In the year 2008, Sikhs commemorate the trecentenary of the investment of eternal spiritual guardianship of their faith in Guru Granth Sahib by Guru Gobind Singh, the tenth and last Guru. Guru Granth is the living embodiment of Sikh Gurus. Guru Gobind Singh ordained the Sikh faith a self-governing nation with belief in equality of all people regardless of race, religion, caste, creed or status. The notion of equality of all under the authority of God has produced a united Sikh faith unhindered by doctrinal or social conflicts.

Sikhs are deeply conservative but their genius for absorption and adaption makes them an enlightened society.

Guru Nanak Dev, founder of the Sikh faith, visited, in search of universal truth, seats of learning of Hindu, Muslim and Buddhist thought in India, Nepal, Sri Lanka, Arabia, Iraq, Iran and Afghanistan in the sixteenth century. He made three great journeys lasting twenty-five years. He stayed for over a year in Baghdad, then the supreme centre of Islamic learning.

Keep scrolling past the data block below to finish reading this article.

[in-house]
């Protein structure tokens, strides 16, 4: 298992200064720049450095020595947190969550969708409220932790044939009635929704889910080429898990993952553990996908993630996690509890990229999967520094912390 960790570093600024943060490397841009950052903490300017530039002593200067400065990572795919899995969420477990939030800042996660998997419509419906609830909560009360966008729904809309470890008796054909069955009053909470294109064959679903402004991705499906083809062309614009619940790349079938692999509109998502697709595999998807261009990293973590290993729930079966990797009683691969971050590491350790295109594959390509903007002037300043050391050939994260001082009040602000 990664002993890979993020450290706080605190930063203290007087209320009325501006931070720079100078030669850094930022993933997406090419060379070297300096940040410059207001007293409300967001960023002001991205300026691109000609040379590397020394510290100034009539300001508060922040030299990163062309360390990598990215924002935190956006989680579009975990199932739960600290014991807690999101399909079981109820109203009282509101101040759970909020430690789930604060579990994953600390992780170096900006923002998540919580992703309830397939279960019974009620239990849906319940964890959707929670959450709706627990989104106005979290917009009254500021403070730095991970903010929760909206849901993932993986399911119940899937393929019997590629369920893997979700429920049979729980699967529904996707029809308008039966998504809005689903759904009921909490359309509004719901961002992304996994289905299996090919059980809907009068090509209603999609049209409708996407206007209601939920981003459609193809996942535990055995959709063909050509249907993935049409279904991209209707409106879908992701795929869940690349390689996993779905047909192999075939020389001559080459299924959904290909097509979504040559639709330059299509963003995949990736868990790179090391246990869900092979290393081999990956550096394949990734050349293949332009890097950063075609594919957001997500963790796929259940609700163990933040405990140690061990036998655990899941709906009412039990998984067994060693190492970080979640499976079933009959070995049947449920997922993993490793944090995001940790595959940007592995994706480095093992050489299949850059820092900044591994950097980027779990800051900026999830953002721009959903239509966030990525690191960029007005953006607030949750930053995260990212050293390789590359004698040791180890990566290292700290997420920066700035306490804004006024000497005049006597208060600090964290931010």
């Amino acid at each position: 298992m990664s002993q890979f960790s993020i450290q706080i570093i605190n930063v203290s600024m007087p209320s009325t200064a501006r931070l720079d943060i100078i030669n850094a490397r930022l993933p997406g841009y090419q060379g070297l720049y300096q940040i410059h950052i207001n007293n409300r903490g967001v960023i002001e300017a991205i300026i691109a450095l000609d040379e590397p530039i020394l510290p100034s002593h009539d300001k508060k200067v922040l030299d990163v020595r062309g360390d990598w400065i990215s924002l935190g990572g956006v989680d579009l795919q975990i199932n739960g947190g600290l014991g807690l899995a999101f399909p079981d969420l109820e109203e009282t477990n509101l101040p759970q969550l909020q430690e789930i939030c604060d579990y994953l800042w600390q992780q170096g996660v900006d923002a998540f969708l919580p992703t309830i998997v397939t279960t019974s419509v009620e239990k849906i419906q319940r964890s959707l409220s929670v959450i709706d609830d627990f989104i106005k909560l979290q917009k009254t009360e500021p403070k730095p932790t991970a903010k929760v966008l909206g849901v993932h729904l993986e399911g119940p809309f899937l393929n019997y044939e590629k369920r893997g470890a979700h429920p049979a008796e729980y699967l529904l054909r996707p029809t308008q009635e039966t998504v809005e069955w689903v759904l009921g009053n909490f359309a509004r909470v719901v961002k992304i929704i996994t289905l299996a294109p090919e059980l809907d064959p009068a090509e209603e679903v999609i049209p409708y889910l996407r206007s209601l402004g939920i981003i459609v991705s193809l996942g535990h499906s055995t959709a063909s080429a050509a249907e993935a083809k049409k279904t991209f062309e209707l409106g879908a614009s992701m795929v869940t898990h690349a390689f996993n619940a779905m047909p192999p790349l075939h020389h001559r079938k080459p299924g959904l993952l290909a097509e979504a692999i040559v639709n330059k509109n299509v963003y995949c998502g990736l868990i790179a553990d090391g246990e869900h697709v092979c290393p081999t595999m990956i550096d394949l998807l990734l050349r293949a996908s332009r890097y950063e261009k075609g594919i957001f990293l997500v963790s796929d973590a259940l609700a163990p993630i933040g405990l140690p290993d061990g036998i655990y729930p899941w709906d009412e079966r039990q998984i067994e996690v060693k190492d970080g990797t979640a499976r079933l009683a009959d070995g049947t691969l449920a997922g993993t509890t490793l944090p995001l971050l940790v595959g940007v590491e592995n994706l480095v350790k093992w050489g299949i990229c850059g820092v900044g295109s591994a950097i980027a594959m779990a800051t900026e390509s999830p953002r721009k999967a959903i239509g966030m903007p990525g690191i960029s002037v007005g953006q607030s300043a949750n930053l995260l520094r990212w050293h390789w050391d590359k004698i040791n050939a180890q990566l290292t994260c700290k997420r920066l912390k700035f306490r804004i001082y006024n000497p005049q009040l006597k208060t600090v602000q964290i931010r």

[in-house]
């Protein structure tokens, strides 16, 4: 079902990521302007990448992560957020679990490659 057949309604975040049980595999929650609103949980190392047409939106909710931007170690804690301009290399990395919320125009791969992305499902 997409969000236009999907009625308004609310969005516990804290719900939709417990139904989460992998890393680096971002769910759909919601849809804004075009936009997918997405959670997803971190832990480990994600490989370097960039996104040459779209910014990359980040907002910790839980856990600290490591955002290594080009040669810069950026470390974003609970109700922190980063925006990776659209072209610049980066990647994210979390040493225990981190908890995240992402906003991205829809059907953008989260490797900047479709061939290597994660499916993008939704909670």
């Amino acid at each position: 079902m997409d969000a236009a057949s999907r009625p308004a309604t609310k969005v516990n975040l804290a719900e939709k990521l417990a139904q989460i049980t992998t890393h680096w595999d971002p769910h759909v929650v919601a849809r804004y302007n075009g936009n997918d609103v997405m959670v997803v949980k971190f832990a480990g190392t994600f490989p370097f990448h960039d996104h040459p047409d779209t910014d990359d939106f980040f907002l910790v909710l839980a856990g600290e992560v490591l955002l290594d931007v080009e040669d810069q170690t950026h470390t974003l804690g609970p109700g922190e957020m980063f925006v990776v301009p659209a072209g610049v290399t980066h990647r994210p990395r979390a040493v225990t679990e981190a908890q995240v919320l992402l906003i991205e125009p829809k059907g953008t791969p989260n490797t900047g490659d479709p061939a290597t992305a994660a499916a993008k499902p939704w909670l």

Japji, Guru Nanak's meditation on the unity of the creation, states that the abundance of nature on our earth is finite, however otherwise it may appear to us. Man is a mere grain of sand in the immense order of the universe. He is not its matter. If he abuses the abundance that nature provides him, he will be wiped out with no more than the flicker of an eyelid. While man will be forgotten, the earth will in time once more regain its pristine beauty. Written half a millennium ago, when Europe was still struggling to throw off its yoke of mediaevalism, these prescient words are today a warning to us all about the fragility of our earth. The only trust that counts, Guru Nanak further tells us, is the love that we have for each other in the service to humanity.To help those who need our assistance is to experience the presence of God within us. This is real. The rest is mirage.